"That may require that editor to personally meet the source, 'look him or her in the eye, and get a feel for the conviction of the source and the depth of knowledge.'"
--Haiman, Best Practices for Newspaper Journalists, pages 17-28
As I began reading the chapter about anonymous sources, I have to confess I had some reservations. While it is important to ensure that people can't just throw out false information under the protection of being anonymous, I think it's also important that you don't go to the other extreme as well--discourage anonymous sources so much that people who may have legitimate reasons to keep their identity secret can't get important information to the public. After all, where would be if we didn't have Deep Throat? You understand I'm talking about the informant in the Watergate scandal, and not something else. You just have to strike a balance; the system can be abused either way. It's equally important to discourage people from feeling like they can just throw out any ridiculous accusation because they can say they want to remain anonymous. Once again, I was amazed at how many people on the panel seemed to have personal experience with anonymous accusations--"I've been speared by anonymous sources in the paper several times and it's the most helpless feeling, but what can you do?" What kind of people did they interview for this survey? I don't think I'm remotely connected to any situation in which anonymous sources accused someone of something; I don't think it's that common of an experience. Once again, I have the suspicion that the people they gathered for this panel have more direct experience with dealing with the press than the average person. I feel like this may have colored their feedback in a negative way.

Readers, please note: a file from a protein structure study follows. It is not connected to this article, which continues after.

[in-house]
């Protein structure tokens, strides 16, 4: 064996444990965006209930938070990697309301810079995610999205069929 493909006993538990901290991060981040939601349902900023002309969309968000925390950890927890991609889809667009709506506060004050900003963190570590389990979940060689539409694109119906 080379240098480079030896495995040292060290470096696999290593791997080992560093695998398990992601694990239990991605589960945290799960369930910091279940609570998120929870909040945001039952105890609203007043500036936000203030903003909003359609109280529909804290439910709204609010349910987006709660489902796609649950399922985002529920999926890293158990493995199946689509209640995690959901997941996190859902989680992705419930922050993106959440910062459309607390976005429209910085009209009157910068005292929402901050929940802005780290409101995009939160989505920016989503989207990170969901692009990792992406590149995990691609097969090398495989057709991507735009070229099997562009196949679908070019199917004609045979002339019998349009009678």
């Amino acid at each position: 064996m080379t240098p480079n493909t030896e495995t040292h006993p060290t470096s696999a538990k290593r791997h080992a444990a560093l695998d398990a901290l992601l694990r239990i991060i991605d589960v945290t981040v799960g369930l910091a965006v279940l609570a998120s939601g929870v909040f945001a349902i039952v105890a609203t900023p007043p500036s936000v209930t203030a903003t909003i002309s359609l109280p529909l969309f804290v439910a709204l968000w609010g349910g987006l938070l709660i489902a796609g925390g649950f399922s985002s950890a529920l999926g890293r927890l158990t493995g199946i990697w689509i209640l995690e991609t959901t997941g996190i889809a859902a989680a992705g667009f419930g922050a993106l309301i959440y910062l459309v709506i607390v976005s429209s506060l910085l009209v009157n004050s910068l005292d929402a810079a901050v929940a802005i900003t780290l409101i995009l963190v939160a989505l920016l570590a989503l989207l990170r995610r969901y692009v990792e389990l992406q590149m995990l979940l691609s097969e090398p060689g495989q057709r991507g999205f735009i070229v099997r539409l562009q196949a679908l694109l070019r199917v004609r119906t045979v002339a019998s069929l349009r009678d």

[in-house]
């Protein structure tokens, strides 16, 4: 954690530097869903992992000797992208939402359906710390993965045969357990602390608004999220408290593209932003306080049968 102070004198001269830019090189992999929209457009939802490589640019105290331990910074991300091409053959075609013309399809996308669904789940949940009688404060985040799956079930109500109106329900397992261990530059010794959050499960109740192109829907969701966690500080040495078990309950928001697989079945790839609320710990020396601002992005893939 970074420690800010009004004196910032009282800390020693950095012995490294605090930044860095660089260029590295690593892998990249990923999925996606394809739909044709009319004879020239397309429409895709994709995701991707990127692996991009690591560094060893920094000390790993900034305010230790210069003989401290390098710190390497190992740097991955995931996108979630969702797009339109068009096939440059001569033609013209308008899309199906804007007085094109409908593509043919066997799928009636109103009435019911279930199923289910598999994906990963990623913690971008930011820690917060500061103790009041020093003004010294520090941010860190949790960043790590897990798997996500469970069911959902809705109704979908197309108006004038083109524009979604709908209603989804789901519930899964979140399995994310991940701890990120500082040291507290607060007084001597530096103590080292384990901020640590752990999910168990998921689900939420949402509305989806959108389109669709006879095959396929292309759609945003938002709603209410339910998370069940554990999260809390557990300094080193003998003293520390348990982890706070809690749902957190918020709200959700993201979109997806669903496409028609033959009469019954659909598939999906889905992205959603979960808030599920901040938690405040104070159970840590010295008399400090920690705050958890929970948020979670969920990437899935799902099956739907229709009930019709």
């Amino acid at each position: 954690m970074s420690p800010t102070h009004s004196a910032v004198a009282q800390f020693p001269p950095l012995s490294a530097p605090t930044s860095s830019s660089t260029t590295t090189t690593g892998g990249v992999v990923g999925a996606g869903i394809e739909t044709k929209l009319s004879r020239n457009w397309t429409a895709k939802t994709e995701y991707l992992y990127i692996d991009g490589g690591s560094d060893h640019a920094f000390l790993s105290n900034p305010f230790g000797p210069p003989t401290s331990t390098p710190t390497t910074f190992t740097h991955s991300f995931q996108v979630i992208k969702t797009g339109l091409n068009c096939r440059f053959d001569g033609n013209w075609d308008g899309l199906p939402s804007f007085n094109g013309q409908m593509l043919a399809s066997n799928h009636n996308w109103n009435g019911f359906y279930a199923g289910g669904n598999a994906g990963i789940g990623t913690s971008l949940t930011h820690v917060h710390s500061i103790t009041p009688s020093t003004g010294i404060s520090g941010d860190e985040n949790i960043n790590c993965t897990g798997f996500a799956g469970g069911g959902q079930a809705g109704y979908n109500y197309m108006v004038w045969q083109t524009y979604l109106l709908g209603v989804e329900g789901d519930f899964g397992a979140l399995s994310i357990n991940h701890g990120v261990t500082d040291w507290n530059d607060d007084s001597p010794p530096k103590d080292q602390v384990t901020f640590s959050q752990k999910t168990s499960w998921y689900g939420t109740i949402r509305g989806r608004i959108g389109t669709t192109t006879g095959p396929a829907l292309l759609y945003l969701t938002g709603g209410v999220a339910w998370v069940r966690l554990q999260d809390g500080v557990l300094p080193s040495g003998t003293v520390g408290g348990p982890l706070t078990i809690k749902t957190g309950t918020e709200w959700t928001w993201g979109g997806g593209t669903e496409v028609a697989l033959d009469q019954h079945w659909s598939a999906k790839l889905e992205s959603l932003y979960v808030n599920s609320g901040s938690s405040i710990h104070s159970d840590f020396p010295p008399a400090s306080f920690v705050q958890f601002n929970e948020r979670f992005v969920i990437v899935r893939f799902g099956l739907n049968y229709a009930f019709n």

The second chapter in this section seemed to address a more universal problem readers might have--reporters who don't really understand the subject they're covering. Most people have studied something in-depth that is reported on from time to time, and it can be painful when you see it being misrepresented. I know I have issues with articles that are written on theatre all the time. And my experiences writing news in this class have led me to understand the other side of things; it can be very difficult to get a firm grasp on a subject you've had very little or no exposure to. When attending two speeches at the Holocaust Conference, there were times when I found it a little hard to follow the speaker because they used such specific references. For instance, Michael Berenbaum referred to an incident with a Bishop Williamson and didn't really explain it, and most people in the audience seemed to understand it. There's a lot of background research you have to do, which is hard when you're trying to play catchup with experts in their field who have been studying the subject for years.